Shawn is always impressed with the dedication of the people involved in making the football experience enjoyable and safe. “We have a great group of folks,” he says. “The common goal is to put forth the very best effort to make the game a quality experience for all. Each is a big event, and it’s important to many.”
Logistical changes in the way the football season machine works are based on time of game, who is playing, television stations involved, along with other factors. “Each game is a different animal, and we have to address each one differently. And each crowd is different; the weather is different. An early September game might be different than a November game on many different levels,” says Shawn.
Over the past few years, in fact, hurricanes have caused planning entities to alter course. “We have to dodge bullets,” Shawn says, indicating that flexibility and backup plans are important to have in place. “And if there is a heat advisory, we have to warn fans ahead of time to bring and drink plenty of water, and we make sure people know where the first-aid stations are.”
Shawn said that, overall, he enjoys all the details involved in realizing a successful football season. “I got into this because I have enjoyed sports since I was a little kid. Sports are just a natural thing in our family,” he says. His father was a college football coach, and he received a bachelor’s and master’s degree in sports administration and facilities management from Ohio University. He became involved in USC Athletics in 1985. “Every year it’s exciting, different, fun,” says Shawn. “There is a new batch of student athletes and a chance to start over if the previous year was not as successful.”
Planning for the coming football season also obviously involves intensive conditioning on the part of the players. Athletes and coaches are enjoying the 110,000-square-foot, $50 million Long Family Football Operations Center, which opened in January. It provides in one location a recruiting center, locker room, weight room, athletic training room, coaches’ offices, meeting rooms, dining room, equipment room, and player lounges. It is adjacent to the new Jerri and Steve Spurrier Indoor Practice Facility and outdoor practice fields.
“The Long Center puts us at the forefront of facilities in college football,” says Head Coach Will Muschamp. “It shows a commitment from the university to future student athletes, as well as to the student athletes we currently have on campus.”
With his family’s consistent devotion to the University of South Carolina, it makes sense that Kenneth Long’s naming sponsorship is the Cyndi and Kenneth Long Family Football Operations Center. It’s also appropriate because the recently opened state-of-the-art facility is a place where today’s student-athletes and coaches can efficiently work in order to be a nationally elite program and where tomorrow’s student-athletes can experience the commitment and vision for overall success, while also honoring the past generations of Gamecocks.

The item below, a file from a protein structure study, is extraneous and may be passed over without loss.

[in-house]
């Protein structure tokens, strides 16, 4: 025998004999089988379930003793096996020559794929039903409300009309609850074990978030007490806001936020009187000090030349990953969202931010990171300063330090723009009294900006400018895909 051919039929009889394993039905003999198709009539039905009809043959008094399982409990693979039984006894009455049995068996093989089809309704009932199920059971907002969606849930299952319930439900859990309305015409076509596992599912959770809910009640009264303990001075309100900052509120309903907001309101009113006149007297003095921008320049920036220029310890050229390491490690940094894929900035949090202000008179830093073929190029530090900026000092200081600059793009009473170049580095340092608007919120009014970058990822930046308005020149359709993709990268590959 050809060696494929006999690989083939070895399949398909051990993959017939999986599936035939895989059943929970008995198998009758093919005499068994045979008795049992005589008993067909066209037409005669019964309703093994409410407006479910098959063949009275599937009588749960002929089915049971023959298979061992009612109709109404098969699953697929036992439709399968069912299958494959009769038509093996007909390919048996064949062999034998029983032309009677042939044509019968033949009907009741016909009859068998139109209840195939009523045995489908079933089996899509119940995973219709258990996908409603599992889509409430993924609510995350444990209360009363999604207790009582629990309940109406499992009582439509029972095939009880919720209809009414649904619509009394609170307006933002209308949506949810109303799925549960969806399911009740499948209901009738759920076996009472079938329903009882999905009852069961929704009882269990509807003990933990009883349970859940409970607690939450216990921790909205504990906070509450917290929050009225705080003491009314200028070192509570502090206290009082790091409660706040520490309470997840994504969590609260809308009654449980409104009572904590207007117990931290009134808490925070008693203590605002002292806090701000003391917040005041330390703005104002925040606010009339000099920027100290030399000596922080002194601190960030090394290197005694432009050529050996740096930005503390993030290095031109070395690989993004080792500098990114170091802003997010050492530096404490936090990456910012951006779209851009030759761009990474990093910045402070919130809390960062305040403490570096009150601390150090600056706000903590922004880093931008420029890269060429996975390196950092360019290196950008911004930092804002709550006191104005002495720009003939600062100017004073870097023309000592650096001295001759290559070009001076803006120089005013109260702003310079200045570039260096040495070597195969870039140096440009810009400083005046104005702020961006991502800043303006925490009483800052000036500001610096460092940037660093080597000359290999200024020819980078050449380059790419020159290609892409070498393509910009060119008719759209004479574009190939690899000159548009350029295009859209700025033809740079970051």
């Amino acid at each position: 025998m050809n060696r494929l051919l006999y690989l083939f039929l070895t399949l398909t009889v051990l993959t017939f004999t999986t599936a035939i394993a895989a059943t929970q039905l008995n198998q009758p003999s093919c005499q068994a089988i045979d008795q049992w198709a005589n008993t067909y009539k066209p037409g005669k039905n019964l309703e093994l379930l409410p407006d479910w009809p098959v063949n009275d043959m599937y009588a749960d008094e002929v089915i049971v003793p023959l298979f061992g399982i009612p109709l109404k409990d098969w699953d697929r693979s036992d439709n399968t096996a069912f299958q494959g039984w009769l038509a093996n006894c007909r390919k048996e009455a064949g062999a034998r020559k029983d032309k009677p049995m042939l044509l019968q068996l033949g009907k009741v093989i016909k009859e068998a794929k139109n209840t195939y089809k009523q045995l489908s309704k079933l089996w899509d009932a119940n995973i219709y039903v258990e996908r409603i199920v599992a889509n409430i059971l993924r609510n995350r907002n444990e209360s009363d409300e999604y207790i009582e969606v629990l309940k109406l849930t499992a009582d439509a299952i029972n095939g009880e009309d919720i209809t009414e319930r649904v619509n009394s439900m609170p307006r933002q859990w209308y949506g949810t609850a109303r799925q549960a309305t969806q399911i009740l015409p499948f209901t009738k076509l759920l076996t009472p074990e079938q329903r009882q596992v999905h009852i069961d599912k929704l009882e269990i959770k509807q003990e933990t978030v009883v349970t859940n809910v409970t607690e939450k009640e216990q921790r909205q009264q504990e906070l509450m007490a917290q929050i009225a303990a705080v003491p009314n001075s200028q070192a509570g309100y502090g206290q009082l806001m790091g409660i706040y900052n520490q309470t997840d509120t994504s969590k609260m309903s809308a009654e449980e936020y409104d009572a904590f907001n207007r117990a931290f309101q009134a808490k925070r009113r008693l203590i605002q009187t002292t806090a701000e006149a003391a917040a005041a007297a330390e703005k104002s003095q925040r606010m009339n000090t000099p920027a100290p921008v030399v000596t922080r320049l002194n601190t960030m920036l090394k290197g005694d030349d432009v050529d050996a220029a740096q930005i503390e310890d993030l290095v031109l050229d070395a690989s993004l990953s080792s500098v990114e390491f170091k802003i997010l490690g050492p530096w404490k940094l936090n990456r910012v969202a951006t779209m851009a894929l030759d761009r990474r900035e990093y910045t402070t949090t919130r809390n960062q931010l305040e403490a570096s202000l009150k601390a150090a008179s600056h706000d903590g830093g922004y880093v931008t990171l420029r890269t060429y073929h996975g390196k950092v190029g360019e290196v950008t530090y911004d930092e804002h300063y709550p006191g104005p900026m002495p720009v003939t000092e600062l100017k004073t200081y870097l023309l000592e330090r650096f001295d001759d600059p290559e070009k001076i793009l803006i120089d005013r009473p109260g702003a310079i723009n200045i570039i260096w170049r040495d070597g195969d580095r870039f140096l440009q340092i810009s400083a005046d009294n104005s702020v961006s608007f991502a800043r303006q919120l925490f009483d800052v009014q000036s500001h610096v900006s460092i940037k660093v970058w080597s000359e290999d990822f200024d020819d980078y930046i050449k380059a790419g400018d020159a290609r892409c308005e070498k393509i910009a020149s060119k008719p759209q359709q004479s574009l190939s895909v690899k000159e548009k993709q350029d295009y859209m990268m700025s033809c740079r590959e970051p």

“We didn’t consider putting our name on anything at first,” Kenneth Long says. “We had the chance to speak to Coach Muschamp about how important the Ops Building is and the role it will play for the university. We just felt like it was time to step up one more time, and big time! It wasn’t so much about having the name on the building, but we realized it was something the program was really going to need.”
“Everything flows in the right direction,” adds Jeff Dillman, director of football strength and conditioning. “You come out of the locker room and the nutrition hub is right there. Down the hall the athletic training room is right there if they need to stop in before they get to the weight room. Right when you come into the weight room, you have 10 Armor Camp House Racks from Sorinex on the left and 10 on the right. You can do anything you can imagine, all at that rack. They did a phenomenal job of customizing these racks. I asked them to build something special that hasn’t been built. You have 20 Olympic drop zones that are built right into the floor. The whole room is considered a drop zone, and the surface is known to help with your knees and your back so that when you’re standing on it all day long, it doesn’t put pressure on your back like other floors.”
Importantly, adds Jeff, “We no longer have to fill in all that transition time like we used to in going from the practice fields to the weight room in the stadium.”
As the 2019-2020 USC Gamecocks football season gets underway, look around and consider just how many lives participate to bring it to fruition. Jim says the intention of months of planning is to “make it a great day, a festive day, especially for the fans.”
Shawn echoes, “Football is king around here. And we all do our best to put the best product forward.”